To Kevin and all the others who knew and loved him, Brad’s suicide serves as a constant reminder of how precious life is. To the statisticians who keep the numbers on suicide, Brad is just another statistic. He is one of approximately 4600 American youth between the ages of 10 and 24 who take their own lives every year. Suicide is the third leading cause of death for young people. The most recent survey by the Centers for Disease Control and Prevention of teenagers in grades 9-12 in both public and private schools found that 16% of students reported seriously considering suicide, 13% reported creating a plan, and 8% reported trying to take their own life.
There is no complete account of suicide attempts in the United States, but the most recent data found that approximately157,000 youth between 10 and 24 receive medical care for self-inflicted injuries at Emergency Departments across the United States. While girls attempt to take their own lives more often than boys, boys are four times more likely to die from suicide — most often by firearms. New studies show that bully victims are 2 to 9 times more likely to consider suicide than non-victims.
Even in the best of times, young people are faced with an avalanche of changes and expectations. Parents expect you to become an independent person, capable of making your own decisions and taking care of yourself. Teachers and parents expect you to decide what to do after graduation and how to do it. Your friends expect you to fit in. As if that’s not enough, your body is experiencing great physical and biochemical changes. One minute you are elated; the next you feel depressed.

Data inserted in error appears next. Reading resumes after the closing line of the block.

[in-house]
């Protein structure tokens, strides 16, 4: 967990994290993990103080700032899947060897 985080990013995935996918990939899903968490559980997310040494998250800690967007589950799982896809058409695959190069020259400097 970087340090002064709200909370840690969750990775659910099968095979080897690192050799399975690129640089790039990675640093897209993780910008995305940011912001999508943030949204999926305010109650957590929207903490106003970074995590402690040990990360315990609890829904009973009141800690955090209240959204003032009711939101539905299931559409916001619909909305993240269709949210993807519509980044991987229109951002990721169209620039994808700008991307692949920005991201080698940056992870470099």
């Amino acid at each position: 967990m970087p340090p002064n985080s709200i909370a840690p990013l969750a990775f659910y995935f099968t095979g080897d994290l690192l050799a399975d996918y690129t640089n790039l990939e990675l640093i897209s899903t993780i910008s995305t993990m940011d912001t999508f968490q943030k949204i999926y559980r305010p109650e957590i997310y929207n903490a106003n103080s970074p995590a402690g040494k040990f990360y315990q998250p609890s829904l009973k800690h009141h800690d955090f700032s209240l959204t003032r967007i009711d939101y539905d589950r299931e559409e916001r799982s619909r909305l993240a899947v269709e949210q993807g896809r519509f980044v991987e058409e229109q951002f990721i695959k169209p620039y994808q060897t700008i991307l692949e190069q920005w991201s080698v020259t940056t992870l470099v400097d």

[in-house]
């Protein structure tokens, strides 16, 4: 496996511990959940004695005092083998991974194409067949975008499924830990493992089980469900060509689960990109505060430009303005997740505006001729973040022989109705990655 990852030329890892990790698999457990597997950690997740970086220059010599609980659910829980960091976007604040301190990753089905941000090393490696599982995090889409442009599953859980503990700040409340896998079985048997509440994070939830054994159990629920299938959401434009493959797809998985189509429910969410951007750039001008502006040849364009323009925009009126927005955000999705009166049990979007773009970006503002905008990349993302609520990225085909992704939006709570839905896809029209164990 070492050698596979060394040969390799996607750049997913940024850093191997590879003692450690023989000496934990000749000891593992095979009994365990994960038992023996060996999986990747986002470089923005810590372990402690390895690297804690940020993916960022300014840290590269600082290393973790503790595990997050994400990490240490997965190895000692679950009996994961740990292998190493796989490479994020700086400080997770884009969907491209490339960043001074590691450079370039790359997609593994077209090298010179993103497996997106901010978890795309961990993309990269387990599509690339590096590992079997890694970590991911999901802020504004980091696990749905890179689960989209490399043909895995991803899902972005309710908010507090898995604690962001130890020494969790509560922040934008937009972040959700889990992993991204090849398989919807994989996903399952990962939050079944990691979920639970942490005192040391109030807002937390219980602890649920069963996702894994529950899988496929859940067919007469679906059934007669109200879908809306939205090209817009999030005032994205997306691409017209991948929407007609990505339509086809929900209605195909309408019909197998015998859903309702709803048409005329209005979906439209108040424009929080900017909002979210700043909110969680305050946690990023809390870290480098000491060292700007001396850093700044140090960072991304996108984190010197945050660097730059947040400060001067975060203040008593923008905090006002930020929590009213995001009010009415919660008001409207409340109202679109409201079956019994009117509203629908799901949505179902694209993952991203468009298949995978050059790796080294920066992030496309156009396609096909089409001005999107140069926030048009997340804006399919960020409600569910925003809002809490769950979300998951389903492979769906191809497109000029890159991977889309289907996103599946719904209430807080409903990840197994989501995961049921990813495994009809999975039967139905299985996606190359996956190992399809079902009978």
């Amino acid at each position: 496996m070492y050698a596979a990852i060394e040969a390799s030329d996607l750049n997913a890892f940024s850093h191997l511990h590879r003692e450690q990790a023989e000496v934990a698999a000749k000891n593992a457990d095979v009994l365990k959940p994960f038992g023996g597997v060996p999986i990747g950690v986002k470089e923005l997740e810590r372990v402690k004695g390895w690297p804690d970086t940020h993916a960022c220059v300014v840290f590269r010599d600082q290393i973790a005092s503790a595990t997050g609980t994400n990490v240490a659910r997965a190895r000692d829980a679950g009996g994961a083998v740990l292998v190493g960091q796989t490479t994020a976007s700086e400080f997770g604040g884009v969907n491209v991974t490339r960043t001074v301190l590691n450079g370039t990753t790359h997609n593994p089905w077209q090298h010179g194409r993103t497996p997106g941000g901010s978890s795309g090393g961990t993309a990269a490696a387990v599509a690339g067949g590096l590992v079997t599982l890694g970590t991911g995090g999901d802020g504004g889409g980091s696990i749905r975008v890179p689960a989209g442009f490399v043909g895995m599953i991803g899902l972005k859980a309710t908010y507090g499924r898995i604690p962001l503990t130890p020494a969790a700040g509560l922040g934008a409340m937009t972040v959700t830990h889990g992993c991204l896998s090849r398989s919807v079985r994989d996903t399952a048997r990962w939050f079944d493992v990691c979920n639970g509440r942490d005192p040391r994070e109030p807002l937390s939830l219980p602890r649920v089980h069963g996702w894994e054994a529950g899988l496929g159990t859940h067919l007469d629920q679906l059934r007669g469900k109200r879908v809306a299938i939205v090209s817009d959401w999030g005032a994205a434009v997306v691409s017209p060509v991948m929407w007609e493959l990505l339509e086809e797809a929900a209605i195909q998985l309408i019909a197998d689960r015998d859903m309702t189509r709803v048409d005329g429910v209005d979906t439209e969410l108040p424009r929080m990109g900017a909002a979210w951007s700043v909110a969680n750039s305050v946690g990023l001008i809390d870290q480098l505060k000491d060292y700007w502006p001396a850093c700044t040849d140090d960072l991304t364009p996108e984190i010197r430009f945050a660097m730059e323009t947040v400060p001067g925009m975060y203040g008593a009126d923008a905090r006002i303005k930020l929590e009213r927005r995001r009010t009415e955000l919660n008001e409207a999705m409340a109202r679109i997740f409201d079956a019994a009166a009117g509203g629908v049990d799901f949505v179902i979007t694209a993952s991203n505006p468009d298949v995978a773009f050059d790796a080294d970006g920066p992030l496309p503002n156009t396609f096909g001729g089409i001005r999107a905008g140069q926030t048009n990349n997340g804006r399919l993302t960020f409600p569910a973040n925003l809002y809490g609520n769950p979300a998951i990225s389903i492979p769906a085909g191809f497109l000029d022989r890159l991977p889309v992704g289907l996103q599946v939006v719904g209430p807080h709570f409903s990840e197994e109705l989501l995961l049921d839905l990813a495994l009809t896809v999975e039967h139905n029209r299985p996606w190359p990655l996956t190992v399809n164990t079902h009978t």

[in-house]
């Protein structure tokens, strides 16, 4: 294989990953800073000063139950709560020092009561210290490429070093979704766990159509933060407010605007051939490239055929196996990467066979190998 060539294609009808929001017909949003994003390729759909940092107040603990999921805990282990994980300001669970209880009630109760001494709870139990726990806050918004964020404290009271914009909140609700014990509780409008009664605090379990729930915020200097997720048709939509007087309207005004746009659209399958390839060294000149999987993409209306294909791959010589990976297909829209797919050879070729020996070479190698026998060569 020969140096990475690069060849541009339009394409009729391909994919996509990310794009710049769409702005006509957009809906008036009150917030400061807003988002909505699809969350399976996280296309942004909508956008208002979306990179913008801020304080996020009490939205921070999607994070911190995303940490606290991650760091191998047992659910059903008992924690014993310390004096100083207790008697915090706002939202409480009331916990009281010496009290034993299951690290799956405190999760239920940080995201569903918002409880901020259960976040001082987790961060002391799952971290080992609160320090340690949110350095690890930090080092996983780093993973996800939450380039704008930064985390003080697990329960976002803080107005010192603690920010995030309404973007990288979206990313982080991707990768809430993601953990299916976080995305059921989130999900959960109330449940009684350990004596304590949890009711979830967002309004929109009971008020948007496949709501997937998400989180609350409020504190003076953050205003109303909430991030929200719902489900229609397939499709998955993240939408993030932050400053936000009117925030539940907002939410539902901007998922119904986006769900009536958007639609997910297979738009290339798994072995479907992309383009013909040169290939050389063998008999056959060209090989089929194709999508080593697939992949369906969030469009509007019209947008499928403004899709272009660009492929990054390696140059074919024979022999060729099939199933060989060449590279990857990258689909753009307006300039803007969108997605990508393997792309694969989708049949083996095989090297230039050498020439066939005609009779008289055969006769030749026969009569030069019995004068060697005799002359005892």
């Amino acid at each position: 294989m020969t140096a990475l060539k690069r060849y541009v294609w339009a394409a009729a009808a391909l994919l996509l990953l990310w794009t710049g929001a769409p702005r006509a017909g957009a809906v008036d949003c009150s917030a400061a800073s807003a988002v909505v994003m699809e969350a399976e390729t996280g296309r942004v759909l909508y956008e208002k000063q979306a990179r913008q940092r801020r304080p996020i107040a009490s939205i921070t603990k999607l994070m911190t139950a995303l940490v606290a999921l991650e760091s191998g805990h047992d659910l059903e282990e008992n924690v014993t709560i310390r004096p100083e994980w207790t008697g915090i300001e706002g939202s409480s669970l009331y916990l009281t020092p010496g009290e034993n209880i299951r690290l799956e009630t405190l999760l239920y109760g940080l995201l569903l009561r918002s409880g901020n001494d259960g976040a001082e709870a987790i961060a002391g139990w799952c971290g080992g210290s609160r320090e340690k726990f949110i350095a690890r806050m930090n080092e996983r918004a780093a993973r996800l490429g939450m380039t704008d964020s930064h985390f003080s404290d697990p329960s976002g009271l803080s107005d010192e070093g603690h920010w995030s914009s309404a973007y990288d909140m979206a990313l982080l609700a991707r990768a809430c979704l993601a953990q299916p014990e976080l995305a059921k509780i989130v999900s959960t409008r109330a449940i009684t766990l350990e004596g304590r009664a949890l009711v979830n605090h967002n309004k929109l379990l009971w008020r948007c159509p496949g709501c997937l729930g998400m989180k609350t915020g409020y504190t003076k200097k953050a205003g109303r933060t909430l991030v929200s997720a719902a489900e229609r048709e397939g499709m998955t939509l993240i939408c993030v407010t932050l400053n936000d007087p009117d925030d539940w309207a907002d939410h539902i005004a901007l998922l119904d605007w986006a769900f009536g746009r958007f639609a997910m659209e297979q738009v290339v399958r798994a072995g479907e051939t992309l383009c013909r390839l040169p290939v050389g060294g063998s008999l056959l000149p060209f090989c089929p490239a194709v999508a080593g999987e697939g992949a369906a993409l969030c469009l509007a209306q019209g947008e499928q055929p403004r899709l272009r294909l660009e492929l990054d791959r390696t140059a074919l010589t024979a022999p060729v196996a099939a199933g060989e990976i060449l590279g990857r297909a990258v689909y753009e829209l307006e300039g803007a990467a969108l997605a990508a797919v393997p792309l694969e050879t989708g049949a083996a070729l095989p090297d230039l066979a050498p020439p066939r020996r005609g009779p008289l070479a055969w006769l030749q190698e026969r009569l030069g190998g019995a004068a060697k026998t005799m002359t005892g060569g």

It’s not surprising that the teen years and beyond are often filled with fear, loneliness, and insecurity. What is surprising is that young people today seem less able or less willing to cope with the same changes and expectations their parents faced not so long ago.
According to one study of seven thousand high school students, one out of every five teens reported severe problems with self-esteem, feelings of failure, alienation, loneliness, lack of self-confidence, low self-regard, and thoughts of suicide.
While suicide is officially the third-biggest killer of young people behind accidents and homicide, many experts are convinced that many of the accident victims are suicides in disguise. Because the stigma attached to suicide is so great, officials as well as parents often report that a suicide was an accident. If the victim does not leave a suicide note or other proof that his or her death was intentional, the death might be intentionally or wrongly ruled an accident or a homicide.
Car accidents, for example, account for about 37 percent of all deaths in the fifteen-to twenty-four-year-old age group. Of these deaths, experts speculate that approximately 25 percent are intentional. The victims committed autocide; they caused their own deaths by driving recklessly with the intent of dying. However, because there is no way of proving that these deaths were intentional, they go down in the record books as accidents.
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